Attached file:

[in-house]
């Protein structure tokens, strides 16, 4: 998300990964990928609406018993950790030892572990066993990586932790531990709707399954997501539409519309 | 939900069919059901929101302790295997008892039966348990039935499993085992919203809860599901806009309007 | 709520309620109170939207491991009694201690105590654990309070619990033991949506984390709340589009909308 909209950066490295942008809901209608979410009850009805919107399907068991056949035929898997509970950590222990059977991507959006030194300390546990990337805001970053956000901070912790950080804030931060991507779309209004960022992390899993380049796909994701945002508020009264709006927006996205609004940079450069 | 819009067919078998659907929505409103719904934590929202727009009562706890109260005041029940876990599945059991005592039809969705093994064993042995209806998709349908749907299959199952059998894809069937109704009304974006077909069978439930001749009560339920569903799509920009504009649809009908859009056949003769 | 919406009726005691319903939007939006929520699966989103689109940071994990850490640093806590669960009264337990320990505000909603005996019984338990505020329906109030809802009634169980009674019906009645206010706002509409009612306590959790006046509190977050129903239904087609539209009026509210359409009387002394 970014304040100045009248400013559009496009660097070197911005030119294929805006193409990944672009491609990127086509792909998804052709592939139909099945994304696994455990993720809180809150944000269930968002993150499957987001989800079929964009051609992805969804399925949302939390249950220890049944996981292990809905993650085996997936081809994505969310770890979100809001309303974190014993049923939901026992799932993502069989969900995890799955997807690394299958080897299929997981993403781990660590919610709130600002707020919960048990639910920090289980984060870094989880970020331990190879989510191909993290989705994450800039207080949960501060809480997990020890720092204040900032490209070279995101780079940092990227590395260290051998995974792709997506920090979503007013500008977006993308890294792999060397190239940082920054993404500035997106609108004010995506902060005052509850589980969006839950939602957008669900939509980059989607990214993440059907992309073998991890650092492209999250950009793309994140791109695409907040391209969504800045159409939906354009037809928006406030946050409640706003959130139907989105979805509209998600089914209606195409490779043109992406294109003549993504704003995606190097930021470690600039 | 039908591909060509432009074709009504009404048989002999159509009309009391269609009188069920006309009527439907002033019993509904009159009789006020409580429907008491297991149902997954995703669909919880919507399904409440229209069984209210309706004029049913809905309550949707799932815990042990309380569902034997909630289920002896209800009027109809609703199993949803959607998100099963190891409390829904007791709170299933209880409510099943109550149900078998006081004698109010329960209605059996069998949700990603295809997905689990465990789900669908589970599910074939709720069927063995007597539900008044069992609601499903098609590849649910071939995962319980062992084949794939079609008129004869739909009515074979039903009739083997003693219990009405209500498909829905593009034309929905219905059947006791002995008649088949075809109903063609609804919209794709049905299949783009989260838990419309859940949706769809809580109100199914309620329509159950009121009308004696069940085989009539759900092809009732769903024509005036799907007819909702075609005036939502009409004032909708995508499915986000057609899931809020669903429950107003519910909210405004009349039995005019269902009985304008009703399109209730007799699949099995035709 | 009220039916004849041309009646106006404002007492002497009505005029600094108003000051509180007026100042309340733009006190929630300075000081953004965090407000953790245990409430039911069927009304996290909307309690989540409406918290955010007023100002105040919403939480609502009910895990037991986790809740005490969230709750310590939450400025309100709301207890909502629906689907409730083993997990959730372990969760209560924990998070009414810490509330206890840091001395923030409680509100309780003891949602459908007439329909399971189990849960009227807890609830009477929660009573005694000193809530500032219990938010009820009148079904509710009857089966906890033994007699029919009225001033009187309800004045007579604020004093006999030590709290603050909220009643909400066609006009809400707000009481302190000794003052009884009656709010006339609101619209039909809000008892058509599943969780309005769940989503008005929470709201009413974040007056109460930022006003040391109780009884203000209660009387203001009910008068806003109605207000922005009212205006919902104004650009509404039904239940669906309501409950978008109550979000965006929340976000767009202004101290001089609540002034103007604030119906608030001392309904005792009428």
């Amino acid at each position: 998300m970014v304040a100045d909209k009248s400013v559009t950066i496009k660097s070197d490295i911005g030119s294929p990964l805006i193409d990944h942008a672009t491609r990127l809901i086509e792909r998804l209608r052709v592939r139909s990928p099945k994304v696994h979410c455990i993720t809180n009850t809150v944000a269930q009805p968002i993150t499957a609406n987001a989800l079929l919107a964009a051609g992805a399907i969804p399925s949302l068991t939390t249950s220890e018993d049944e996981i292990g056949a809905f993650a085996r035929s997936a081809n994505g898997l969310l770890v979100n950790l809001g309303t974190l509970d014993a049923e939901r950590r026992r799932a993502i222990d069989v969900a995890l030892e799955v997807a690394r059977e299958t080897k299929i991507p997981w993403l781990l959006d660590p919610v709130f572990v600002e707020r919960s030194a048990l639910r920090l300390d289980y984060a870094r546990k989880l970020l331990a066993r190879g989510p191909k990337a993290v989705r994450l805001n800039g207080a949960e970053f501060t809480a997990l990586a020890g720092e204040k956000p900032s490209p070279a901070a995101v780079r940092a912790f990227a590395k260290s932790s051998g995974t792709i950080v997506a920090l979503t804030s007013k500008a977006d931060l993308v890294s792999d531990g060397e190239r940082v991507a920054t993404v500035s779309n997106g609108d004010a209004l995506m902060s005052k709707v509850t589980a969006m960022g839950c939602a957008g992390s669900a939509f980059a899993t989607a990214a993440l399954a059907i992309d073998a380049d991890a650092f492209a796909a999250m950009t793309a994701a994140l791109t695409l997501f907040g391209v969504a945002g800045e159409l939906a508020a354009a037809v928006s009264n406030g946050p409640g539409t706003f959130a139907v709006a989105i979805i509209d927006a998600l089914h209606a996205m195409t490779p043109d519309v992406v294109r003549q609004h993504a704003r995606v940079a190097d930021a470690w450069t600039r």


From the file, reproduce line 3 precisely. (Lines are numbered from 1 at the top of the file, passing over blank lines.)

């Amino acid at each position: 998300m970014v304040a100045d909209k009248s400013v559009t950066i496009k660097s070197d490295i911005g030119s294929p990964l805006i193409d990944h942008a672009t491609r990127l809901i086509e792909r998804l209608r052709v592939r139909s990928p099945k994304v696994h979410c455990i993720t809180n009850t809150v944000a269930q009805p968002i993150t499957a609406n987001a989800l079929l919107a964009a051609g992805a399907i969804p399925s949302l068991t939390t249950s220890e018993d049944e996981i292990g056949a809905f993650a085996r035929s997936a081809n994505g898997l969310l770890v979100n950790l809001g309303t974190l509970d014993a049923e939901r950590r026992r799932a993502i222990d069989v969900a995890l030892e799955v997807a690394r059977e299958t080897k299929i991507p997981w993403l781990l959006d660590p919610v709130f572990v600002e707020r919960s030194a048990l639910r920090l300390d289980y984060a870094r546990k989880l970020l331990a066993r190879g989510p191909k990337a993290v989705r994450l805001n800039g207080a949960e970053f501060t809480a997990l990586a020890g720092e204040k956000p900032s490209p070279a901070a995101v780079r940092a912790f990227a590395k260290s932790s051998g995974t792709i950080v997506a920090l979503t804030s007013k500008a977006d931060l993308v890294s792999d531990g060397e190239r940082v991507a920054t993404v500035s779309n997106g609108d004010a209004l995506m902060s005052k709707v509850t589980a969006m960022g839950c939602a957008g992390s669900a939509f980059a899993t989607a990214a993440l399954a059907i992309d073998a380049d991890a650092f492209a796909a999250m950009t793309a994701a994140l791109t695409l997501f907040g391209v969504a945002g800045e159409l939906a508020a354009a037809v928006s009264n406030g946050p409640g539409t706003f959130a139907v709006a989105i979805i509209d927006a998600l089914h209606a996205m195409t490779p043109d519309v992406v294109r003549q609004h993504a704003r995606v940079a190097d930021a470690w450069t600039r």